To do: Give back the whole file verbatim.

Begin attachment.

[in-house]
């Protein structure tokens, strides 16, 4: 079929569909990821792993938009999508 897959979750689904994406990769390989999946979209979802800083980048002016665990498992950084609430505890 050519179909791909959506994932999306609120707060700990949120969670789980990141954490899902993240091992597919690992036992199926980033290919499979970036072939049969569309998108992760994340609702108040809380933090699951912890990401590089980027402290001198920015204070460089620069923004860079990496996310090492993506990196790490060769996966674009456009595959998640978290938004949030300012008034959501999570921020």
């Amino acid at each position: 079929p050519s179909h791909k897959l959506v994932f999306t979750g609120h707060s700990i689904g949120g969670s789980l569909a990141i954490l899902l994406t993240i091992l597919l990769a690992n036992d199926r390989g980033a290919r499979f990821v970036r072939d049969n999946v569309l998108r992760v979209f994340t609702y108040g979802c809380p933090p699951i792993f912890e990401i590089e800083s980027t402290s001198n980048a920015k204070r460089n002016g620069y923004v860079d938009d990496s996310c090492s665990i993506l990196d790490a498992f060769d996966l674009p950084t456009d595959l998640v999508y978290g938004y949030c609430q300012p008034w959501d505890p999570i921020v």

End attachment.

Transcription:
[in-house]
């Protein structure tokens, strides 16, 4: 079929569909990821792993938009999508 897959979750689904994406990769390989999946979209979802800083980048002016665990498992950084609430505890 050519179909791909959506994932999306609120707060700990949120969670789980990141954490899902993240091992597919690992036992199926980033290919499979970036072939049969569309998108992760994340609702108040809380933090699951912890990401590089980027402290001198920015204070460089620069923004860079990496996310090492993506990196790490060769996966674009456009595959998640978290938004949030300012008034959501999570921020």
């Amino acid at each position: 079929p050519s179909h791909k897959l959506v994932f999306t979750g609120h707060s700990i689904g949120g969670s789980l569909a990141i954490l899902l994406t993240i091992l597919l990769a690992n036992d199926r390989g980033a290919r499979f990821v970036r072939d049969n999946v569309l998108r992760v979209f994340t609702y108040g979802c809380p933090p699951i792993f912890e990401i590089e800083s980027t402290s001198n980048a920015k204070r460089n002016g620069y923004v860079d938009d990496s996310c090492s665990i993506l990196d790490a498992f060769d996966l674009p950084t456009d595959l998640v999508y978290g938004y949030c609430q300012p008034w959501d505890p999570i921020v």